1 North Carolina A&T State University (UNITED STATES)
2 Domasi Demonstration Primary School (MALAWI)
3 University of North Carolina, Wilmington (UNITED STATES)
4 Alamance Community College (UNITED STATES)
About this paper:
Appears in: ICERI2013 Proceedings
Publication year: 2013
Pages: 347-351
ISBN: 978-84-616-3847-5
ISSN: 2340-1095
Conference name: 6th International Conference of Education, Research and Innovation
Dates: 18-20 November, 2013
Location: Seville, Spain
Since 2004 faculty and students from three U.S. based universities have collaborated with Malawian educators for purposes of mutual cross-cultural development and knowledge production. This trans-global teaching, learning and research community has co-created solutions for many challenges, but one remained for girls: a lack of supplies for coping with their monthly cycle.

A Malawian girl’s school career can be jeopardized once she begins cycling. Disposable pads are costly, limited, and provide an unsustainable answer. Folded towels provide a solution, but do not stay in place. A girl attending school during her period is less likely to participate in class or social activities, for fear that there might be blood on her skirt. Girls -- and women -- can miss a week of daily activities per month. Missing school can cause a girl to fall behind in her studies and fail to pass the Standard 8 exams that structure access to secondary school, resulting in many girls giving up on school. Leaving school can be a life and death decision in Malawi, where one adult in 5 and one child in 10 tests positive for HIV/AIDS. The only correlate for staying disease-free is going to school.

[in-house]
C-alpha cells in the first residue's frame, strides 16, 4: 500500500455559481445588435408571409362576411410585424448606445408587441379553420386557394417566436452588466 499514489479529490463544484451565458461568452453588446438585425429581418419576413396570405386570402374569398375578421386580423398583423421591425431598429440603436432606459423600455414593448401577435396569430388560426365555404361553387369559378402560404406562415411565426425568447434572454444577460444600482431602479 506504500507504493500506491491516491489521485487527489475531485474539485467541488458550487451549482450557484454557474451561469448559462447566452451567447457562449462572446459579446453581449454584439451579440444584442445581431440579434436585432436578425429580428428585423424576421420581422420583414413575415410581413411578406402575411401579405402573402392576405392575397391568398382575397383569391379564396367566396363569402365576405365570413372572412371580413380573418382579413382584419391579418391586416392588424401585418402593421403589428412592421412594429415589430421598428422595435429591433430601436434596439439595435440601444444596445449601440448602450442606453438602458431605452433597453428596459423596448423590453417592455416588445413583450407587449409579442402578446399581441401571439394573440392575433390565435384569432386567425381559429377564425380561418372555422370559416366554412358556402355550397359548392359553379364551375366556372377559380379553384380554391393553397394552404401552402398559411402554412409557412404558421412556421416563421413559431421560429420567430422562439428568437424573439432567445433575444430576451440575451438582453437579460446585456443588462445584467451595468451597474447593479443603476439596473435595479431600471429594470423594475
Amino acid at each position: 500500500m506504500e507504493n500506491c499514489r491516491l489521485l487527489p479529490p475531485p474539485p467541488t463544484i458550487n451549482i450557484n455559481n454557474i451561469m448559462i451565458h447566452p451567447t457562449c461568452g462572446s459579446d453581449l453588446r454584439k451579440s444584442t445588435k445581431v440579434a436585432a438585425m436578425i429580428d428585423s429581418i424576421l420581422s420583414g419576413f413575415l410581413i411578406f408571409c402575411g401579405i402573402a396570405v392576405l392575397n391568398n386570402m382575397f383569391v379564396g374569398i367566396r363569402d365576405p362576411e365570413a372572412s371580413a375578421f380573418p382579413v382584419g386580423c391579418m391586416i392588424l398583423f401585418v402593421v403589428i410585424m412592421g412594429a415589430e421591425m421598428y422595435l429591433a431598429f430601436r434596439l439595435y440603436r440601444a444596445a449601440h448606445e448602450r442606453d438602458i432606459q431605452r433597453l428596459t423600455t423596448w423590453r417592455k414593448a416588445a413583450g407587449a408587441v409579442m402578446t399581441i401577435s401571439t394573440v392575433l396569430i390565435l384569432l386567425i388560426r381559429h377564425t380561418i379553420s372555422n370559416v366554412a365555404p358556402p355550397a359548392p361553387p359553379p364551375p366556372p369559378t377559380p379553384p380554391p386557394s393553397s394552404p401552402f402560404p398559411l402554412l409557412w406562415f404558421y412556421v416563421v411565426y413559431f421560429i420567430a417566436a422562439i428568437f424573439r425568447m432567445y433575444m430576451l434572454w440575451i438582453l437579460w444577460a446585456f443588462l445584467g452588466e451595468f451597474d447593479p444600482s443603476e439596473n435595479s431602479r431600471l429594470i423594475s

Until June 2012 U.S.-based colleagues had brought disposable pads for girls during their yearly time in-country, but supplies ran out quickly and there were never enough. Our paper details results of the Destiny Pads Project, a joint effort aimed to produce products that give girls the ability to complete daily tasks while experiencing their cycle.

A Destiny Pad is a reusable, sew-able fabric pad: when constructed correctly each pad lasts for five years. Similar pads are marketed globally as pre-made products. Beyond construction of pads by schoolgirls for their own use, teachers at Domasi Demonstration Primary School suggested that these could be made community-wide, to help girls and women locally. This paper examines implementation and outcomes over the 2012-2013 school year via the perspectives of the project designers, teachers, school leaders, representatives of the local School Committee, Mothers’ Group, Parent Teacher Association, and girls who sew and use the pads at Domasi Demonstration Primary School.

Documentation strategies include participatory action research (McIntyre & Lykes, 2004) and indigenous research methods (Chilisa, 2012) that encourage exploration of the contexts, values, customs, practices and beliefs (Hofstede et al., 2010) that undergird learning, teaching and leading in Non-Western contexts. Data collection includes interviews and participant observation (Perakyla & Ruusuvuori, 2011), "power sensitive conversations" (Haraway, 1988), oral history (Gluck & Patai, 1991), document and artifact analysis (Potter & Wetherell, 1987), and case analysis including theoretical sampling (Flyvbjerg, 2011). Through member-checking all collaborators examine transcripts and analytic memos (Hammersley & Atkinson, 2009). Final products are co-constructed to ensure the integrity of depictions.

Such work exemplifies collective problem-solving when varied and globally-dispersed skill sets, talents and knowledge bases are brought to bear on practical constraints to learning, health and survival. While governments world-wide have policies and programs that promote gender equity, the education and life trajectories of girls and women cannot be impacted significantly until they have materials that allow their full participation in school and community life.
Destiny Pads, school, education, Malawi, Africa, menstrual cycle, women, girls, sewing, sustainable.